A trust is a legal document that names a trustee to hold assets for an heir. Unlike a will, which may be susceptible to disputes and estate taxes, a trust can resolve many potential difficulties in your estate plan. Many people can and often should make trusts if they believe it will better suit a beneficiary.
When making a trust, you should consider the following questions to ensure you’re making the right choices:
1. Why would you need to make a trust?
There are many reasons to make a trust besides avoiding disputes and estate taxes. Some people make trusts to ensure assets are given to charities. Others make trusts to help fund their children’s or grandchildren’s future education.
2. Who will benefit the most from a trust?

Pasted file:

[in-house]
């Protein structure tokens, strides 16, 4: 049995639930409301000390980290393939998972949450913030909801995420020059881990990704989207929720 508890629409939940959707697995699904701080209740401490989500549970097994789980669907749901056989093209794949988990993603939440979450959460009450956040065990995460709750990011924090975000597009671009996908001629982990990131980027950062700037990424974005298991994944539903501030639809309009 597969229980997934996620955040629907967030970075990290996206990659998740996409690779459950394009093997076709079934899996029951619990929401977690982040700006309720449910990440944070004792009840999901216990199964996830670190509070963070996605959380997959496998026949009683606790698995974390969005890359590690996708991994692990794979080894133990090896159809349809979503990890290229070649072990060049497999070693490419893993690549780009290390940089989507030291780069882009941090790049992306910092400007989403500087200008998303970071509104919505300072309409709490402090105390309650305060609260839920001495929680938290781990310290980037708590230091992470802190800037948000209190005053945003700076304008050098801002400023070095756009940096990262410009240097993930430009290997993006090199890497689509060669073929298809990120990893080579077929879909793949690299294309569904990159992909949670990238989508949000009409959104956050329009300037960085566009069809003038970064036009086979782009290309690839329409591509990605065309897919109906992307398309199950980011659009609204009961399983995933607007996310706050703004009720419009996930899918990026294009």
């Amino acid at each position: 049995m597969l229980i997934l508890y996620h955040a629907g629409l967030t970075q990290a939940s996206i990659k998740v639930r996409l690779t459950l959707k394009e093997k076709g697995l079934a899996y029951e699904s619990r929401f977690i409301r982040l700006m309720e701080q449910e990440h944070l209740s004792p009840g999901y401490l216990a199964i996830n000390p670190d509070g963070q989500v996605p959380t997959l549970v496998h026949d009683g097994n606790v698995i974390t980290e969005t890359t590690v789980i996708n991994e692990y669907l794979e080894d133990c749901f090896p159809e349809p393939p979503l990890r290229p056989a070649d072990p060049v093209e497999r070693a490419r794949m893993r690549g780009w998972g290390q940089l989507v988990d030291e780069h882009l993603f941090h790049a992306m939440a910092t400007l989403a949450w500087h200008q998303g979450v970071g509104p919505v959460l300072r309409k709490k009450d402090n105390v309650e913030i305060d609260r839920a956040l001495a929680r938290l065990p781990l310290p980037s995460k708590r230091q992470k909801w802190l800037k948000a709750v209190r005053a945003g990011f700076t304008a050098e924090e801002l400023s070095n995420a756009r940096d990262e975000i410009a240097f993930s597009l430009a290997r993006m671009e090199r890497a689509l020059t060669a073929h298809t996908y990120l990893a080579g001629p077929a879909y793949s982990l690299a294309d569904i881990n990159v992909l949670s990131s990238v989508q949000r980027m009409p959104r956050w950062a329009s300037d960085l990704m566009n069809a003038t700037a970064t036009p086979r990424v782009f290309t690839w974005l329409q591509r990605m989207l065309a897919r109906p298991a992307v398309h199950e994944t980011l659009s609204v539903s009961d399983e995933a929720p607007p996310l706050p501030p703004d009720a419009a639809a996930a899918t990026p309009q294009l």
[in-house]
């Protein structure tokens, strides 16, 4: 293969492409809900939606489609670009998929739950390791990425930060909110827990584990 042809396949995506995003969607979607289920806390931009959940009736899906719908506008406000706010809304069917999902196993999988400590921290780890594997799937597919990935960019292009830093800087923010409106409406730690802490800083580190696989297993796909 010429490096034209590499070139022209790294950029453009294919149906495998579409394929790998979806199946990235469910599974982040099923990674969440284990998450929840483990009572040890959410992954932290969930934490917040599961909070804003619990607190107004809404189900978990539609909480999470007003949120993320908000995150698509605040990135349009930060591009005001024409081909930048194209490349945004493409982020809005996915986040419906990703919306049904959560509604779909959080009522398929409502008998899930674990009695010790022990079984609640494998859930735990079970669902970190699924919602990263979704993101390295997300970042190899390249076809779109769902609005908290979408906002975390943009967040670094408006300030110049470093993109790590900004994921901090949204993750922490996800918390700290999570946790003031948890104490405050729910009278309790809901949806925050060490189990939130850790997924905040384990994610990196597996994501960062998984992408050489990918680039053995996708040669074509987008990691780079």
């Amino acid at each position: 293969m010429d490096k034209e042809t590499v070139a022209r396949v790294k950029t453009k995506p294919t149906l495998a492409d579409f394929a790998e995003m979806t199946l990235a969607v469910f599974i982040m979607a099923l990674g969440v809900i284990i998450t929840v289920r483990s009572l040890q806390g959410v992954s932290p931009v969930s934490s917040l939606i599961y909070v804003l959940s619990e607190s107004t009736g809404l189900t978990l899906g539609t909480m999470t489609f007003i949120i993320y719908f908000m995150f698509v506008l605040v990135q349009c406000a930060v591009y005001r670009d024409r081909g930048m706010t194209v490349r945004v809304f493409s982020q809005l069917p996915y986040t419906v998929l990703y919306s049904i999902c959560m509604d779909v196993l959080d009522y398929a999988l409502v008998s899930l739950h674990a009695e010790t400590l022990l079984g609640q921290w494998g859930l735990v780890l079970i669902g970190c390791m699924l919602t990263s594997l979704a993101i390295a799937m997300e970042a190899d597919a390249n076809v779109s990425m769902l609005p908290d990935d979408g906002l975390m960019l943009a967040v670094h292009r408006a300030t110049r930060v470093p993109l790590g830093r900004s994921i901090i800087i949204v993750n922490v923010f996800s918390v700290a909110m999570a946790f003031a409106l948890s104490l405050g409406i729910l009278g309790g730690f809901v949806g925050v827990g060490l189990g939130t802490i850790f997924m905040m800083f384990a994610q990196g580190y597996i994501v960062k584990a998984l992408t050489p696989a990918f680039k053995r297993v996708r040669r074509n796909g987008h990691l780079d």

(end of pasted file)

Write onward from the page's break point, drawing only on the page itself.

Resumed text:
A trust can be made for just about anyone: spouse, child, sibling, a close friend or charity. In some cases, you may want to make a trust to ensure an heir is guaranteed their share of your estate. Or, you may believe someone will have an issue with your estate plan, which you can defend against with a trust, as stated above.
3. What assets will you include in the trust?
To some degree, a trust is almost like a life insurance policy. Depending on what your trust is made for, its value can increase over time. You could also place a house deed or car title in a trust. The assets you place in a trust are greatly influenced by who you want to inherit from your estate.
4. Will there be any stipulations attached to the trust?
One major advantage a trust has over a will is that you can place conditions on a trust. In other words, you can help fund someone’s education, or you may specify that the beneficiary only receives financial support if they are above a certain age.
5. Who will be the trustee?
A trust needs a trustee, the designated administrator of your assets. When determining who should be the trustee of your trust, you may need to consult legal help.